Spotlight on Economics: Procuring a drone not for the faint of heart

Cheryl Wachenheim Professor
NDSU Agribusiness and Applied Economics Department

“I sure hope I get a drone for Christmas,” my son said as though he simply was making an observation.

After many years of motherhood, I am quite skilled at ignoring statements made to no one in particular; and this was my strategy. We have dozens of “have to haves” that still occupy a storage bin in the hopes my grandchildren will have more use for the toys than their parents.

After he became a bit less subtle, I asked him, “What are you going to do with it?” He started to respond but quickly paused when he realized he had not thought beyond the purchase point.

I knew in my heart he could have told me he was going to put the drone on the shelf and look at it, and it would make the list if for no other reason than to see the joy on his face Christmas morning. Knowing the purchase was inevitable, I moved through the due diligence process of reading reviews and trying to sort out those credible from those perhaps with a hint of bias.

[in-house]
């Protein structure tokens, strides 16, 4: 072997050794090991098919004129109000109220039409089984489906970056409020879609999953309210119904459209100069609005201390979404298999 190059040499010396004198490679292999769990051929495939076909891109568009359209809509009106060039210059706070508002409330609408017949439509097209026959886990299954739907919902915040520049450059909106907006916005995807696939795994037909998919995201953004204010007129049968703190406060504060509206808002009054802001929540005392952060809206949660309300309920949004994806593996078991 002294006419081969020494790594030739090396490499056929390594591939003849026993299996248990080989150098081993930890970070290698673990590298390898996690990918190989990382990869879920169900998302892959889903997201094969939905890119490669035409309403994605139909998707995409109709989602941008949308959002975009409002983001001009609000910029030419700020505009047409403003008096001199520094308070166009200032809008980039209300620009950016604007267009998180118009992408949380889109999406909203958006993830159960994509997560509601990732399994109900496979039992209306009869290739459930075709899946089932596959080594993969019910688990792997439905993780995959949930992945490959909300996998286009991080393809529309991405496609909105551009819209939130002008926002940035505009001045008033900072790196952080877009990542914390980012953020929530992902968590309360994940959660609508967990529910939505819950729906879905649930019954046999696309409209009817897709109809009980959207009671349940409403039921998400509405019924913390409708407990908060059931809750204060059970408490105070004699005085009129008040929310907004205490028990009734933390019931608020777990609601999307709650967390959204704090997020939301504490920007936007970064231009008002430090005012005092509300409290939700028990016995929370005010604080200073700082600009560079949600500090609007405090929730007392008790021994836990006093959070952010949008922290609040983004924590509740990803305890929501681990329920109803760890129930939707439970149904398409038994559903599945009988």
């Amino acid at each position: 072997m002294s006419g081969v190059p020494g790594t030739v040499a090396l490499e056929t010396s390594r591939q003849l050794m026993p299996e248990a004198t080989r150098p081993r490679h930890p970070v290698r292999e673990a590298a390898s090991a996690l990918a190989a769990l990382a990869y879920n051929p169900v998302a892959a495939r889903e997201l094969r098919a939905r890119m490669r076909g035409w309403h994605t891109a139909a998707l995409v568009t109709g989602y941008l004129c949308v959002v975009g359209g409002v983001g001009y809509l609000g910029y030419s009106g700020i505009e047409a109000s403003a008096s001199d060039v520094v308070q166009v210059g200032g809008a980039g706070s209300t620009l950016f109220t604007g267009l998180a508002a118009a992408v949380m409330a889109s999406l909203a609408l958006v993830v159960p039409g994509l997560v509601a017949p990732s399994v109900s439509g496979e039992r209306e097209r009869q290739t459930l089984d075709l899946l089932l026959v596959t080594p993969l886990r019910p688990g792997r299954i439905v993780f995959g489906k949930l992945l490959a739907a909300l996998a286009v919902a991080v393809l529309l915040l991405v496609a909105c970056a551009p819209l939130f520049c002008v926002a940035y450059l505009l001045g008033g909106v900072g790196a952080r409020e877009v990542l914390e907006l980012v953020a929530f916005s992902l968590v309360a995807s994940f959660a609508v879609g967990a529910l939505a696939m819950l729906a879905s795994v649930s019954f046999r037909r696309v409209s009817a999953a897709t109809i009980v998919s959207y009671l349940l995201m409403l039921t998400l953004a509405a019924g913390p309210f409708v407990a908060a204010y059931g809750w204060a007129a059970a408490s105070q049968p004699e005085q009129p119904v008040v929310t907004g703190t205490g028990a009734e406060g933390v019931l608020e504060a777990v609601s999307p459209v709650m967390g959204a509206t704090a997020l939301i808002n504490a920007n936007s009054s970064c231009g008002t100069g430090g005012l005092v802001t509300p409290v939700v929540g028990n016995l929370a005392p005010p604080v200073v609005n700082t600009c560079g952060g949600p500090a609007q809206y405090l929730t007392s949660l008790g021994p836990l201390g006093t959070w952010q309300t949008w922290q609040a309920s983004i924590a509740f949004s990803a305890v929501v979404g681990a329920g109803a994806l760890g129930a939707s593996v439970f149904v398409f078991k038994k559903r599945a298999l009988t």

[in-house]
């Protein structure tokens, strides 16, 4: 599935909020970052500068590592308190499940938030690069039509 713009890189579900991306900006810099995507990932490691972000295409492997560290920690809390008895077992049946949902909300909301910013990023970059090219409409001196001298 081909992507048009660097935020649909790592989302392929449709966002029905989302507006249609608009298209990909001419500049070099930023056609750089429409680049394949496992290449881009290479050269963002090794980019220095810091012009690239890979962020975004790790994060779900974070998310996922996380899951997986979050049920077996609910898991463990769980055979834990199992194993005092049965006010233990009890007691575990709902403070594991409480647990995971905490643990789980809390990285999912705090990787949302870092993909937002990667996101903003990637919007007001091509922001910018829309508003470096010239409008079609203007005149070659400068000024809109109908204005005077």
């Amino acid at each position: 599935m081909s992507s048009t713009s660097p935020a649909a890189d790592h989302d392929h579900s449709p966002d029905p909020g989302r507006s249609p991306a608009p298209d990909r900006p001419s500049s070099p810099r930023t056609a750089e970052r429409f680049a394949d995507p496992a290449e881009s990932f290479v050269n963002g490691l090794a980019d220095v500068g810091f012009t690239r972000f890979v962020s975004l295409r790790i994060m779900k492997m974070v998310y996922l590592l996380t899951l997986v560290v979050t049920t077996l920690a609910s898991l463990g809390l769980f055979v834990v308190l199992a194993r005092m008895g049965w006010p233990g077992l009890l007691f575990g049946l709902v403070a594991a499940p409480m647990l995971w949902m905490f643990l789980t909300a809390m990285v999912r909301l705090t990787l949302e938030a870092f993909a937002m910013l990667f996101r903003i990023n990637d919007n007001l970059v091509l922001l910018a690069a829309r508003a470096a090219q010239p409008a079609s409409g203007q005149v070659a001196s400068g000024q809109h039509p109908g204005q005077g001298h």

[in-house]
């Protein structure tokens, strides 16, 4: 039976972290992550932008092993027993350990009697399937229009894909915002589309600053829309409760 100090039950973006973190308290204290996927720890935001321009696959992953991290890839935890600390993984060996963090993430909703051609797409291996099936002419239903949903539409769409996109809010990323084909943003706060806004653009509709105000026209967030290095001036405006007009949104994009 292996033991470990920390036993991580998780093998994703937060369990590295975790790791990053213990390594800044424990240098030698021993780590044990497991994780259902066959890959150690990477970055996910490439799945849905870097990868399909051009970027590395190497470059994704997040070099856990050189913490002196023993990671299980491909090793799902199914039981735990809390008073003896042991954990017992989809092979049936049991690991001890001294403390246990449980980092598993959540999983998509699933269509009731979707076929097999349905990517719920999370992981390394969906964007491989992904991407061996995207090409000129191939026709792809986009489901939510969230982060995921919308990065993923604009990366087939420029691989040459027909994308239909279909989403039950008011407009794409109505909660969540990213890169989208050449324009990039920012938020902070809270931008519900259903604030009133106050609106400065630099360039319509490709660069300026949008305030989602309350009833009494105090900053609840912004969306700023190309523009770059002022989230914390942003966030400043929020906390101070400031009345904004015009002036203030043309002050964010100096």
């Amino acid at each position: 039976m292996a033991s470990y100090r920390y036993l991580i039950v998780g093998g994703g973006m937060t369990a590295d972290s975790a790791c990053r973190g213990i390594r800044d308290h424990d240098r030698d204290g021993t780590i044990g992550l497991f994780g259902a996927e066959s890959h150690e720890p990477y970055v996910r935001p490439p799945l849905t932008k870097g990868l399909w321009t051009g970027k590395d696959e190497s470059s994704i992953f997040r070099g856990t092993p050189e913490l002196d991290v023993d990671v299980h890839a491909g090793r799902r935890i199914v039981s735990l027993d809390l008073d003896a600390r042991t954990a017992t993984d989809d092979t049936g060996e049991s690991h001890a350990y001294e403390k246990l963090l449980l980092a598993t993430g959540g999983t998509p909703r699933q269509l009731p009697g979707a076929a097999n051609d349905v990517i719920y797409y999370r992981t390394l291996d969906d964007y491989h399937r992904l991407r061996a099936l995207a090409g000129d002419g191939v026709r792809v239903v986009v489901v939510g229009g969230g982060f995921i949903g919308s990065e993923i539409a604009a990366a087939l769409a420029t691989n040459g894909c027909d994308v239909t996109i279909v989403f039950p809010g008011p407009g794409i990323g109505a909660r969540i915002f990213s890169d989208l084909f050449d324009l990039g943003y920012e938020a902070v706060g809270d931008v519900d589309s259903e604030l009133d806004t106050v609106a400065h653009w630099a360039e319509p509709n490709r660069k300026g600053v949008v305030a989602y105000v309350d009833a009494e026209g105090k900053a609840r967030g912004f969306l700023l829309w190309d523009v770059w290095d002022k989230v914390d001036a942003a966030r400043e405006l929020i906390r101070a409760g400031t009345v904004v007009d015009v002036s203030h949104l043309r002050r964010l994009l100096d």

During the process, I came across several reviews about drones for use in agriculture. I was amazed at the number of factors that go into the decision, even for those concerned primarily with imagery. Although the value of different features is operation-specific, product reviews can be very helpful in that they identify what those features are; that is, what we need to investigate when considering a purchase for the operation.

One feature, which will limit the number of options, is whether you are interested in a fixed-wing or rotary aircraft.

Fixed-wing are touted as the best choice when you have a lot of ground to cover because they are substantially faster than their rotary-winged counterparts. The associated disadvantage is that the trade-off for speed is generally image quality. For example, fixed-wing drones may not be able to capture survey-grade and three-dimensional topographic detail.